Foreigner ended on a happy note, at least. They left the stage and came back to play “I Wanna Know What Love Is,” borrowing a choir from a local school in Wendell and announcing that the proceeds from their record sales Saturday would go to that choir.

Hank’s “If Heaven Ain’t A Lot Like Dixie” and Journey’s “Don’t Stop Believin’” blared from the PA as a banner of a $20 bill with Kid Rock’s face on it obscured the stage. The dude is not subtle.

The 44-year-old hasn’t changed much over the years physically. He’s still skinny with thin, long hair, which hangs straight down from a fedora. He’s still pretty spry, too, bouncing around stage and leaping into cat-like stances. His face is a little worn, and he gets winded, so his performance is built around long breaks for dialogue. That’s when he becomes the common man, you see.

He’s a grandfather now, he explained. Nobody thought he’d be doing this so long. He’s an underdog, just an angry kid who went on to sell more than 20 million records. He learned the hard way and knows what’s most important: friends and family. His switch from rap rock to country, he explained, was about doing whatever he wanted and tapping into his roots.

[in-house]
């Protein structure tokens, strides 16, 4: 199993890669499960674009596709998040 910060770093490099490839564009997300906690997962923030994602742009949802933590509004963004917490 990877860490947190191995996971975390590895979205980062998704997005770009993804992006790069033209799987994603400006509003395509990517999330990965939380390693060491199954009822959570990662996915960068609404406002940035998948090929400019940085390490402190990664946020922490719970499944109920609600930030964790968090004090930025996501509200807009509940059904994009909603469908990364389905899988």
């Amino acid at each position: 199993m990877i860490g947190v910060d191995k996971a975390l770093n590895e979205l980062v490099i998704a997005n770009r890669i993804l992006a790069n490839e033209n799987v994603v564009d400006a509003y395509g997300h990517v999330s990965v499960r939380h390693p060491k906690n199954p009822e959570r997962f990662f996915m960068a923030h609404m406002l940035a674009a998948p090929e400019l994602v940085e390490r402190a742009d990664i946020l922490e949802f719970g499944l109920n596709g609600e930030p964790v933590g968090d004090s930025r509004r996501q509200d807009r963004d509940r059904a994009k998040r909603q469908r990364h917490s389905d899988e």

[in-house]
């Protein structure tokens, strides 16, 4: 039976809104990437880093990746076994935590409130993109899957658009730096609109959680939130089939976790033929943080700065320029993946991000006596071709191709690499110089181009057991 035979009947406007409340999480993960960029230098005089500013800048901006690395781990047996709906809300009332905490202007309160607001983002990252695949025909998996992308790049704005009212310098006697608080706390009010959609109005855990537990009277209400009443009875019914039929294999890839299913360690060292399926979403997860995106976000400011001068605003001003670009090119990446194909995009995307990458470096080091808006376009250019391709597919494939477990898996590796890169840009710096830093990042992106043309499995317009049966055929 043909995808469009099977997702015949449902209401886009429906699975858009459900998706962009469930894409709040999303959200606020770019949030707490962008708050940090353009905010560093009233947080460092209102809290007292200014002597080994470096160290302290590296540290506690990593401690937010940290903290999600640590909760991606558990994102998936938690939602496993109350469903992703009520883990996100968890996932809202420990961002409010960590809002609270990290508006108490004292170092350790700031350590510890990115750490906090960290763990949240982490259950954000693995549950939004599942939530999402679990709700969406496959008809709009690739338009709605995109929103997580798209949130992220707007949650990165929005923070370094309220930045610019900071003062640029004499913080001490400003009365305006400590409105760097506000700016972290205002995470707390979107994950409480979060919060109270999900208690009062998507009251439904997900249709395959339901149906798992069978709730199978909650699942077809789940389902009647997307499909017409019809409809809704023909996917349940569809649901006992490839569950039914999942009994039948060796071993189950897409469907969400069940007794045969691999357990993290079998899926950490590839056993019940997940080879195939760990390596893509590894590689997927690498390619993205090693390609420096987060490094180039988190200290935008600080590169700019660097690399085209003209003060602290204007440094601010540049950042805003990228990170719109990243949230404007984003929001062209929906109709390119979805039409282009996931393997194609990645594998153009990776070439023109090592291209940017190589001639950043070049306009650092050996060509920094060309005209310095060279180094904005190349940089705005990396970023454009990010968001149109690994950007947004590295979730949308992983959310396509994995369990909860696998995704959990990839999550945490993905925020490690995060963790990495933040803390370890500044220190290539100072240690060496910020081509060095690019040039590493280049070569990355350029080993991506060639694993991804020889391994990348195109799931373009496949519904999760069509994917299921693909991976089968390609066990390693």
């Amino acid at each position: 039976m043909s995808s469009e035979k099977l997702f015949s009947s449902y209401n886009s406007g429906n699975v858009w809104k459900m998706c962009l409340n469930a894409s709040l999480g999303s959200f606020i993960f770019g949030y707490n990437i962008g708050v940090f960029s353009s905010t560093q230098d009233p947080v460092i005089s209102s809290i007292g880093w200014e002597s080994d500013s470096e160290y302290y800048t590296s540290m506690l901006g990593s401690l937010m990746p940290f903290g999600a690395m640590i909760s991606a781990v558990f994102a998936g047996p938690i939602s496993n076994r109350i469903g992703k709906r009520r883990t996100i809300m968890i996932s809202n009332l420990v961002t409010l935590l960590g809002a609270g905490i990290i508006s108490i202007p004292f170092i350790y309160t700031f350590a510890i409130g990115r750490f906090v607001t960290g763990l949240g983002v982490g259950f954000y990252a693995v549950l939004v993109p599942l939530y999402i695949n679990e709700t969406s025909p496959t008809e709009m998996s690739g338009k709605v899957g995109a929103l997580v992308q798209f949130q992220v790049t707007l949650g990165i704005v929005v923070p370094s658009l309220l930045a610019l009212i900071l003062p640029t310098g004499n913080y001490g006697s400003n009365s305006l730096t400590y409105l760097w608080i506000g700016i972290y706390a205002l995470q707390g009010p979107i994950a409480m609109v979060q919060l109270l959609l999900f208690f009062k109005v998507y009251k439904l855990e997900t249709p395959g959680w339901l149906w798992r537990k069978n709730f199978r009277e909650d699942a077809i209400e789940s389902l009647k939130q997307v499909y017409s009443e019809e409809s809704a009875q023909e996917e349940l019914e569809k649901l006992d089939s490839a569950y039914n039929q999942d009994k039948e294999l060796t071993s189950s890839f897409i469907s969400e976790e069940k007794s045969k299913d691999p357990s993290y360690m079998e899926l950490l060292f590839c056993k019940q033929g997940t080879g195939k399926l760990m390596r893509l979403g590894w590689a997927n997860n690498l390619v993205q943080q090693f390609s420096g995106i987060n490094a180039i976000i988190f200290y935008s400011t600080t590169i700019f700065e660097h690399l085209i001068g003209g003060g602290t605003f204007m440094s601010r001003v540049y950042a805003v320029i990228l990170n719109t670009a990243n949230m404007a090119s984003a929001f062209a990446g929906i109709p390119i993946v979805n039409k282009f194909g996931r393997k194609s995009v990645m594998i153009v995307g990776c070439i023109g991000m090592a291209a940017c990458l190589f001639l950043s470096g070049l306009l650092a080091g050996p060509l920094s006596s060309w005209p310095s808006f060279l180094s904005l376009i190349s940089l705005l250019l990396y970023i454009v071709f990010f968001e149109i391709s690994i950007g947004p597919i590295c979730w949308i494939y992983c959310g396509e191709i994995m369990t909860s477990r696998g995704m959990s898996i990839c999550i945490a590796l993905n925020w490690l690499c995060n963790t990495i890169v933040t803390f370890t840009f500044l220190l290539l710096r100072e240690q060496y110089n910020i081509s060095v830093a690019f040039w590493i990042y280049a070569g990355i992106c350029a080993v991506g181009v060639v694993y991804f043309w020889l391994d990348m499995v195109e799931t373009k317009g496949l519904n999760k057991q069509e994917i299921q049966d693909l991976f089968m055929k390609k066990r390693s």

But that was hard to believe when so much of his show played like the output of extensive market research. When the banner dropped, Rock and his Twisted Brown Trucker band kicked off with “First Kiss,” the single and title track from his new album. It checked all the boxes—truck driving, small towns, reminiscing about women over a heartland lick ripped ripped from Mellencamp. Each element was vague enough to trigger a memory. The audience filled in all the details, stories and feelings. Despite doing the work themselves, each fan thought Kid Rock could relate to them.

Nearly every song of Rock’s is built for references. His earliest material shouted out Run DMC and N.W.A., but those didn’t move the crowd in Raleigh. The nods that raised beers Saturday were to Johnny Cash, Hank Jr., Willie Nelson and other outlaws. These were all accompanied by a slideshow of Rock with celebrities. Saying “Kentucky,” “bourbon” or “Carolina” frothed up the audience. At times, it felt like Rock was just standing on stage, listing anything remotely related to a commercial about country life.